EXCEPTIONALLY RARE & SOUGHT AFTER MODEL 1903 SPRINGFIELD ROD BAYONET BOLT ACTION MILITARY RIFLE IN ORIGINAL CONDITION

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EXCEPTIONALLY RARE & SOUGHT AFTER MODEL 1903 SPRINGFIELD ROD BAYONET BOLT ACTION MILITARY RIFLE IN ORIGINAL CONDITION.

22-4211

Cal. 30-03
Ser. #3987
Bbl. 24″

In 1892 the United States adopted the Norwegian designed Krag-Jorgenson rifle. This rifle was a 5 shot repeater using the newly developed smokeless powder which was to replace the earlier single shot “trap door” rifle which used black powder. When the United States went to war with Spain in 1898, some basic deficiencies became apparent in the Krag design compared to the Mauser rifles used by Spain. The Mauser, using a stronger action with 2 front locking lugs, had a flatter-shooting, more powerful cartridge and was loaded by 5 round stripper clips allowing a higher rate of fire due to faster loading. The Krag rifle did not lend itself to further development which would correct these problems. The years immediately following the Spanish-American War saw a great deal of research to develop a replacement for the Krag rifle. The design selected was patterned after the Mauser Model 98 rifle using the earlier small ring receiver. This became the basis for the United States Magazine Rifle, Cal. 30, Model of 1903.

This rifle featured the 2 locking lugs with a third safety lug, a 5-round magazine loaded with stripper clips, and firing a new rimless cartridge now referred to as the 30-03. This cartridge utilized the 220 grain bullet of the Krag cartridge but the velocity was increased from 2000 feet per second to 2300 feet per second resulting in a flatter trajectory. A prominent feature on this new rifle was the design of the bayonet. This was made as a rod .287″ in diameter and 23-1/2″ long carried in the forend underneath the barrel. This bayonet when fixed, extended 10″ beyond the muzzle of the rifle. The rod bayonet, similar to that which had been used in the earlier 1884 “trap door” rifle, was not well liked and a change was reputedly made at the request of President Theodore Roosevelt to a knife bayonet. Both the Springfield and Rock Island Armories tooled up to produce this new rifle, however Rock Island produced parts but few completed rifles. Any completed rifles were apparently retained at Rock Island and converted to the later types. These well-made and finished rifles were actually produced in 1904 through early 1906. Records indicate that 76,689 rod bayonet rifles were produced at Springfield with an additional 18,000 rifles (parts only) produced at Rock Island. 72,844 of these rifles were converted to the 1905 type leaving approximately 3,800 rifles which apparently were not converted to the new type. Some authorities have indicated that rod bayonet rifles may have remained in service as late as WWI.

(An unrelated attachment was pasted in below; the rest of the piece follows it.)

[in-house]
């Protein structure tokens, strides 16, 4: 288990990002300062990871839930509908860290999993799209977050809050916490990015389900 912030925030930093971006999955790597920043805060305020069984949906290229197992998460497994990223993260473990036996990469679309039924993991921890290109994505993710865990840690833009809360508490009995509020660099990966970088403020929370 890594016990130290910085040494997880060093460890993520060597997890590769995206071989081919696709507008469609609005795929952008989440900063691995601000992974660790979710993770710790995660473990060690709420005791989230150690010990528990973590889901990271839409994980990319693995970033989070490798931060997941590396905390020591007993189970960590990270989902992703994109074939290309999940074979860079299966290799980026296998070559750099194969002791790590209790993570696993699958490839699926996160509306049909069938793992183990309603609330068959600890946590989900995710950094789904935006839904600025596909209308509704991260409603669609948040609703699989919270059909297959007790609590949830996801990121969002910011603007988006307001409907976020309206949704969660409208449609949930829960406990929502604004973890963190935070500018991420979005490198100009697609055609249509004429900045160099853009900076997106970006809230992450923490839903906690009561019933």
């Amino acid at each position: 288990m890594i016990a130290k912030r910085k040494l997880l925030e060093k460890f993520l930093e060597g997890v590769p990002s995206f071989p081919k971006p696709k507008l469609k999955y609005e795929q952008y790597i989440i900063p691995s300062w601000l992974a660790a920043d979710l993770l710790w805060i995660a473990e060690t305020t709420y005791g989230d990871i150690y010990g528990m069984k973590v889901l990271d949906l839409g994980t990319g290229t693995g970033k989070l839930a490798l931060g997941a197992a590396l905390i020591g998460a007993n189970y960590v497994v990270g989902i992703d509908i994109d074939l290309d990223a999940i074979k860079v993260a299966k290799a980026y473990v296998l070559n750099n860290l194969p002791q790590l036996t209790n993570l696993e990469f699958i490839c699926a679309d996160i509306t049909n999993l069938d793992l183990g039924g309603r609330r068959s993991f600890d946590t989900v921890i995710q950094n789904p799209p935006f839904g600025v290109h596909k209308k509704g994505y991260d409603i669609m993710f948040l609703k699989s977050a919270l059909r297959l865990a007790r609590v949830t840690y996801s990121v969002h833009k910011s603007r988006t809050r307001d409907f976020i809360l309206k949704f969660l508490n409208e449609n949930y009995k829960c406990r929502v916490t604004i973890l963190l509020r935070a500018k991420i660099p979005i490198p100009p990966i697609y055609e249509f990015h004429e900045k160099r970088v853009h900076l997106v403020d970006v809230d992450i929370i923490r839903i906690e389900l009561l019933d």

This rifle has the later type tangent rear sight with 2 pins visible at the forward end. Sight is graduated to 2000 yards & equipped with the swing-up aperture similar to those used on the Krag Model 1902 rear sight. The blade front sight is mounted on a fixed base which has rear serrations and two distinctive lightning holes. The bayonet described earlier has three relief cuts at the tip which is not knurled. The rear of the bayonet is not threaded. The bolt which was given a bright finish has the numeral “1” underneath the handle. Bolt has gas port on underside. The extractor was finished with a “fire” blue. The safety is the improved type marked “SAFE” and “READY”. Cocking piece has two notches. Rifle was given the modification which does not allow rifle to fire if the trigger is pushed forward. The cutoff is polished bright on the underside. The front band has the correct flat on the stacking swivel. The lower band is the correct solid type. Smooth buttplate with trap; trap diameter is approximately .860. Matching walnut stock set with crisp markings. Boxed “JSA” inspector’s mark with “1904” date over trigger guard. Encircled script “P” proof and tiny numeral “2” under grip.

STATUS: CURIO.

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